Sherry wines - Vinos de Jerez - Manzanilla, Oloroso, Pedro Ximenez, Fino, Palo Cortado, Amontillado


Published on August 10th, 2013 | by Ruben


Equipo Navazos

Jesus Barquin Equipo Navazos started as a group of Spanish sherry lovers led by Jesús Barquín and Eduardo Ojeda. Jesús is a professor of criminology and wine expert, Eduardo the technical director of Grupo Estévez.

In 2005 this private group found 65 butts of exceptionally fine 20+ year old Amontillado, hidden away in the bodega Sánchez Ayala in Sanlúcar. They realized that it was a shame that so many brilliant sherry butts were lying aroung in bodegas. On the one hand their volumes were too low for commercial release. On the other hand the quality was simply too good to be blended away in large-scale soleras. Together with 30 or so friends they bought one cask and split the bottles titled La Bota de Amontillado. Navazos n°1 was born.


Equipo Navazos: La Bota series

The following year, two more casks were bottled. Each release in the La Bota series is chronologically numbered. These first releases were small (200-800 bottles) and private: it wasn’t until 2008 that Equipo Navazos releases were made available to the public. La Bota de Fino – Macharnudo Alto N°7 was taken from the oldest and deepest Valdespino solera. This wine caused quite a stir when the Guia Peñin (the Michelin guide of Spanish wine) called it the Wine of the Year.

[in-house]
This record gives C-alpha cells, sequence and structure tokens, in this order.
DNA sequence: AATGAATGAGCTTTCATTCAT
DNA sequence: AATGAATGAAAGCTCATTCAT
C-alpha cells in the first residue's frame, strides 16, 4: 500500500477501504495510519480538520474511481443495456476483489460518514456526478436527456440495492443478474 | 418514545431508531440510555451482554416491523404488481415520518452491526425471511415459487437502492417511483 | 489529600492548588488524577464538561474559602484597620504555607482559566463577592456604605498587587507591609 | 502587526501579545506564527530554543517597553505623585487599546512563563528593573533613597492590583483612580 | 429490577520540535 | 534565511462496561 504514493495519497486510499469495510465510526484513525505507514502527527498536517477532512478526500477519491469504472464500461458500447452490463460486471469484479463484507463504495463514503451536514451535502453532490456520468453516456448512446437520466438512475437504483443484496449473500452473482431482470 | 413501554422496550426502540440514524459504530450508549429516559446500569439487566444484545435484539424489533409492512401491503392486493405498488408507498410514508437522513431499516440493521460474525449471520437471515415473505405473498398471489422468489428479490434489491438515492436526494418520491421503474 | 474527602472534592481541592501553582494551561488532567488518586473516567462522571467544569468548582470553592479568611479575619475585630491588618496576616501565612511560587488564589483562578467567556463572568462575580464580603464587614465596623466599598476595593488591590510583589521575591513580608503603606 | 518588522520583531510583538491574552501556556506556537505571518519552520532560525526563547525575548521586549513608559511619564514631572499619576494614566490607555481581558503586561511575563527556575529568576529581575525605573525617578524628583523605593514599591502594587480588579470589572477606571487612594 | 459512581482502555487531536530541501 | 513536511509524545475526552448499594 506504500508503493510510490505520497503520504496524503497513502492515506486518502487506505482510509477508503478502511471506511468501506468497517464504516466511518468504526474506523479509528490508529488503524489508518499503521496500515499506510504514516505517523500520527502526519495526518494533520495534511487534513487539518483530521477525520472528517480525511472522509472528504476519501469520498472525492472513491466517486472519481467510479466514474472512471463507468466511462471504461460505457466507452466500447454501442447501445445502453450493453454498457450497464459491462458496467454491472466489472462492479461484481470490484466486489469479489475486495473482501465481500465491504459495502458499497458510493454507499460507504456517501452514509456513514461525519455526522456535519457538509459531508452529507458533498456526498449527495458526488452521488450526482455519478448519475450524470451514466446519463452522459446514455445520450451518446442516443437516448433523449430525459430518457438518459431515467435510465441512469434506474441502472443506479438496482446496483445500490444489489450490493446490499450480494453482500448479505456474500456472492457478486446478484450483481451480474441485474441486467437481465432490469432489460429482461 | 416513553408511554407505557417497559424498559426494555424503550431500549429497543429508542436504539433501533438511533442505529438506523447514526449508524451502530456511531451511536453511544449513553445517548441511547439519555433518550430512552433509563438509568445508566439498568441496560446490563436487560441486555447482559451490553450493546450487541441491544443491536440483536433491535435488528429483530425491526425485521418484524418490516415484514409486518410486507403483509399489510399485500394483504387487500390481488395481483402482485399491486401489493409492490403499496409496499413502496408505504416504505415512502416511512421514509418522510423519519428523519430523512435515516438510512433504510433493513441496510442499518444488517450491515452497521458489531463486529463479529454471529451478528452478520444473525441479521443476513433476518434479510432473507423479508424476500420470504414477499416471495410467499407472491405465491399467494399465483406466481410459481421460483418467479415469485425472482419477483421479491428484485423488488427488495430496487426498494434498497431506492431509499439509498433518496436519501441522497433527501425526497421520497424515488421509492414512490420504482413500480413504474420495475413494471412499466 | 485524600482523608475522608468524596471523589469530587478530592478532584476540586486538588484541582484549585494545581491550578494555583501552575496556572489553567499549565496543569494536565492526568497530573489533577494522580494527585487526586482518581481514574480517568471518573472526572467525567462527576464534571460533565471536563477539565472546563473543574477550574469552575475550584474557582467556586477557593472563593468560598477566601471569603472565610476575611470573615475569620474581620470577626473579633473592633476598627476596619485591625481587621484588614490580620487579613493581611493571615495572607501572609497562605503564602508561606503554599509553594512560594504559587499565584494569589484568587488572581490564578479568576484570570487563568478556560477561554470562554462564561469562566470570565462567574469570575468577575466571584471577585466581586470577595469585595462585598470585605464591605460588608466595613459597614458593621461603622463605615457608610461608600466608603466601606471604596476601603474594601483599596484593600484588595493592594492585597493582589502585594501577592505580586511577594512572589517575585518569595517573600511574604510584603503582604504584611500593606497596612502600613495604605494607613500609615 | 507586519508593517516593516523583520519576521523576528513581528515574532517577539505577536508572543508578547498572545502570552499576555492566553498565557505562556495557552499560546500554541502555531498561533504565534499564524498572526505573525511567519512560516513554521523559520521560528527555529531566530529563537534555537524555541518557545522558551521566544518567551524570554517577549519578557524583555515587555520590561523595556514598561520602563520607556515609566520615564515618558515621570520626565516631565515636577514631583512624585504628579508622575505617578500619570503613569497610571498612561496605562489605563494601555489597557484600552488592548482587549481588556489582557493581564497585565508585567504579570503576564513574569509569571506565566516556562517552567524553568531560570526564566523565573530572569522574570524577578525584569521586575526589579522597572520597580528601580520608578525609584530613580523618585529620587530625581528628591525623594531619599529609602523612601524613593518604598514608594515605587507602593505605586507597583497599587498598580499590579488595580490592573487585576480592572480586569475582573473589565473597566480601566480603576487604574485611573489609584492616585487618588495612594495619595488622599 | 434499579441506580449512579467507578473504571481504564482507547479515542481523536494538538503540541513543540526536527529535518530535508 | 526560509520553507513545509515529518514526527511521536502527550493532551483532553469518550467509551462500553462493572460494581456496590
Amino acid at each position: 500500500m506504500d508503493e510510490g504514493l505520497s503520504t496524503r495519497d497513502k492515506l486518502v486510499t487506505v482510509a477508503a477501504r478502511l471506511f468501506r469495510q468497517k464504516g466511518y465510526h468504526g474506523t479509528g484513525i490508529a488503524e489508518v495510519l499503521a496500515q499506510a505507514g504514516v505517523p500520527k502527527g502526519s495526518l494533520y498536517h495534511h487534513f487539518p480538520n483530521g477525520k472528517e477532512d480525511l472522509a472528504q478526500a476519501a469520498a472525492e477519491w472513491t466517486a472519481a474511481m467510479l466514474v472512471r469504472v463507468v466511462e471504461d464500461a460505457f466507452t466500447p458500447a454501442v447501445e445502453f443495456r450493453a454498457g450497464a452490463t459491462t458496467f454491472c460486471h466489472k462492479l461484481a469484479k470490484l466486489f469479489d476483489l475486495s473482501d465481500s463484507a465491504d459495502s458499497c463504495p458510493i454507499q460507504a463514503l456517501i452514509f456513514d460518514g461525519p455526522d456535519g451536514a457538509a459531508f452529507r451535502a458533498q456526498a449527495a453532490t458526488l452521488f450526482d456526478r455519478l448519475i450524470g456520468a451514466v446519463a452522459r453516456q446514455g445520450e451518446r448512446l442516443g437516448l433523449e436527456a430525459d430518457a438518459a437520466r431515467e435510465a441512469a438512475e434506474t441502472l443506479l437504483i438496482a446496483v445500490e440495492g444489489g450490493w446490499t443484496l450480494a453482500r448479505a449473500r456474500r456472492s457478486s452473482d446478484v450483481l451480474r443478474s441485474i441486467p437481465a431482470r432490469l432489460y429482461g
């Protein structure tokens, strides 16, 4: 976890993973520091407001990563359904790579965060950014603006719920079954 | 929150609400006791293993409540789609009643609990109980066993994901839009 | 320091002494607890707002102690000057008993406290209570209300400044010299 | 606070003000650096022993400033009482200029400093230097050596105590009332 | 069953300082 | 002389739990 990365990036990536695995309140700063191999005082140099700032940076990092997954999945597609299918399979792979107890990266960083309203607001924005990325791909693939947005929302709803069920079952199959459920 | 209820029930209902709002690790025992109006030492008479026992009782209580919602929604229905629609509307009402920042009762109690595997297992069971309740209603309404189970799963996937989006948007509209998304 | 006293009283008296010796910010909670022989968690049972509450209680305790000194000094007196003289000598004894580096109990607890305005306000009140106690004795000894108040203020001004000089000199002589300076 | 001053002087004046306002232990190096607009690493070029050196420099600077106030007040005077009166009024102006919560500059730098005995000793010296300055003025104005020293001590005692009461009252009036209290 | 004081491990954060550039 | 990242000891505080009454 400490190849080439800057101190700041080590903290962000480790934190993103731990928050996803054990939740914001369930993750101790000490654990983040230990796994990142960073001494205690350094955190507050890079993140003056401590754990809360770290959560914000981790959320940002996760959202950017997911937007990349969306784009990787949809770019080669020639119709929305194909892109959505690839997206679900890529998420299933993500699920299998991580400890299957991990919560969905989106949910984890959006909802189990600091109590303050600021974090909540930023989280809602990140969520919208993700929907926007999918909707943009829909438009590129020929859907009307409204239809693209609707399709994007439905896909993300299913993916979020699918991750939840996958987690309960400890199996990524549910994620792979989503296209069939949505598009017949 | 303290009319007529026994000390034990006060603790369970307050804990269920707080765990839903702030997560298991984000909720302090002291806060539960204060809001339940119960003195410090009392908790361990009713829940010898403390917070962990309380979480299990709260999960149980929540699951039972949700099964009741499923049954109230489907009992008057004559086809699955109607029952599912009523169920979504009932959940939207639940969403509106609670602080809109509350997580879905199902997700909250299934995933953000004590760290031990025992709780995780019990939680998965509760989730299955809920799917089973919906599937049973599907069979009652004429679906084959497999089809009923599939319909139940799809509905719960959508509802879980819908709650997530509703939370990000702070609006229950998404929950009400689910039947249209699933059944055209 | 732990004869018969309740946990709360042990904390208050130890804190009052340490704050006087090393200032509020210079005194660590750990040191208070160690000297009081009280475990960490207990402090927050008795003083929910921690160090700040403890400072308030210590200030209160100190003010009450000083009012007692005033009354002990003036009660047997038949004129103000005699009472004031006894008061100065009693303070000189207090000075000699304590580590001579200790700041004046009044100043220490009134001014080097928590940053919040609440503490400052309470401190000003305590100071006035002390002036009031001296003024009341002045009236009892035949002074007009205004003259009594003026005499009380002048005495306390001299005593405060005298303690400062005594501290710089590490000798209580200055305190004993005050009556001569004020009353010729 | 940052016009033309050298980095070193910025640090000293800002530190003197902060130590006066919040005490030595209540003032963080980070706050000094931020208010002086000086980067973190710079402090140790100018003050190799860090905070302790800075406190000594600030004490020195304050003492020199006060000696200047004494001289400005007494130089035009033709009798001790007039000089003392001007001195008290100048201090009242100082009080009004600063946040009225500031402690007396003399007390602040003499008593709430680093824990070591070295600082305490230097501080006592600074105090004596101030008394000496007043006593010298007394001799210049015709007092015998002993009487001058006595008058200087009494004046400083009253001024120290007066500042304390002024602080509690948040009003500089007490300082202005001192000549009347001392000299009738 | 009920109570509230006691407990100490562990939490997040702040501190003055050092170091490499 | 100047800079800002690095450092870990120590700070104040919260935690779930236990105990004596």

Commercial success was never the primary objective, it is the passion for the regional wines that drives this project. It is also a unique opportunity to show the world just how great sherry can be.

For a full overview of the releases from Equipo Navazos, check out the official website.


Hand-picked, small-scale sherry bottlings

Equipo Navazos - La Bota Amontillado 1 Equipo Navazos sources its wines from different bodegas around the Jerez area (and neighbouring zones). A handful of houses are regularly appearing, especially Valdespino and La Guita, both owned by the Grupo Estévez. Also Rey Fernando de Castilla, Sánchez Ayala and Pérez Barquero in Montilla have their share. All barrels are selected for their quality and distinctive character. They are bottled unfiltered (or rather with the lightest filtering possible), saving as much of the complexity as possible. Equipo Navazos was at the forefront of the en rama revolution that is currently taking place in the sherry world.

Stressing on minimal filtering is not the only fresh idea of Equipo Navazos. They are also introducing a kind of transparency that is rather new in the sherry world. They tend to mention the bodega, the date of withdrawal, the number of casks used, their yield… They are also explaining the terroir of the vineyard and sometimes historical elements of the wine on their website, where every wine has its own page. As an independent bottler of sherry, they’ve taken the quality and the appreciation of sherry to the next level.

More history on their website.


Other projects: Navazos Niepoort white wines, brandy, rum…